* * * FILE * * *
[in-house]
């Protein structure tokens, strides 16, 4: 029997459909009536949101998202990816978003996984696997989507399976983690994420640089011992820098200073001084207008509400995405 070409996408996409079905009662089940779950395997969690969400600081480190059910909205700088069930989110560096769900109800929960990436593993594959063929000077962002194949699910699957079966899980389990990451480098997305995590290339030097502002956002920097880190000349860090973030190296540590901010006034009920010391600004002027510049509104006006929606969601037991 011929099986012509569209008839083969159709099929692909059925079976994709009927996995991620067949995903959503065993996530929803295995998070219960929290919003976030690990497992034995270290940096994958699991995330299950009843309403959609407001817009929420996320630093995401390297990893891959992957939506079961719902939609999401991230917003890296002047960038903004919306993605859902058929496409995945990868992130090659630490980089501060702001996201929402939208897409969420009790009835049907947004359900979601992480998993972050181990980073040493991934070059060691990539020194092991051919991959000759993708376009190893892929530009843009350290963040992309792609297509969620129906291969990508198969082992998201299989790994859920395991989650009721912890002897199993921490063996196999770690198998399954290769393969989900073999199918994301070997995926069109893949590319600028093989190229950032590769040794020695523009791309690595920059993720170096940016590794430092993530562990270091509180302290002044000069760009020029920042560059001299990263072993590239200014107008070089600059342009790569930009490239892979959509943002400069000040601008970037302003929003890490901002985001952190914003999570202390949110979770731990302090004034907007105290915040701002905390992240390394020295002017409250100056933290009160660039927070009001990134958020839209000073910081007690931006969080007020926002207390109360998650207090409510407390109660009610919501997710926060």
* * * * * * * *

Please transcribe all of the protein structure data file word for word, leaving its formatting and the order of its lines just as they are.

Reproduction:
[in-house]
């Protein structure tokens, strides 16, 4: 029997459909009536949101998202990816978003996984696997989507399976983690994420640089011992820098200073001084207008509400995405 070409996408996409079905009662089940779950395997969690969400600081480190059910909205700088069930989110560096769900109800929960990436593993594959063929000077962002194949699910699957079966899980389990990451480098997305995590290339030097502002956002920097880190000349860090973030190296540590901010006034009920010391600004002027510049509104006006929606969601037991 011929099986012509569209008839083969159709099929692909059925079976994709009927996995991620067949995903959503065993996530929803295995998070219960929290919003976030690990497992034995270290940096994958699991995330299950009843309403959609407001817009929420996320630093995401390297990893891959992957939506079961719902939609999401991230917003890296002047960038903004919306993605859902058929496409995945990868992130090659630490980089501060702001996201929402939208897409969420009790009835049907947004359900979601992480998993972050181990980073040493991934070059060691990539020194092991051919991959000759993708376009190893892929530009843009350290963040992309792609297509969620129906291969990508198969082992998201299989790994859920395991989650009721912890002897199993921490063996196999770690198998399954290769393969989900073999199918994301070997995926069109893949590319600028093989190229950032590769040794020695523009791309690595920059993720170096940016590794430092993530562990270091509180302290002044000069760009020029920042560059001299990263072993590239200014107008070089600059342009790569930009490239892979959509943002400069000040601008970037302003929003890490901002985001952190914003999570202390949110979770731990302090004034907007105290915040701002905390992240390394020295002017409250100056933290009160660039927070009001990134958020839209000073910081007690931006969080007020926002207390109360998650207090409510407390109660009610919501997710926060």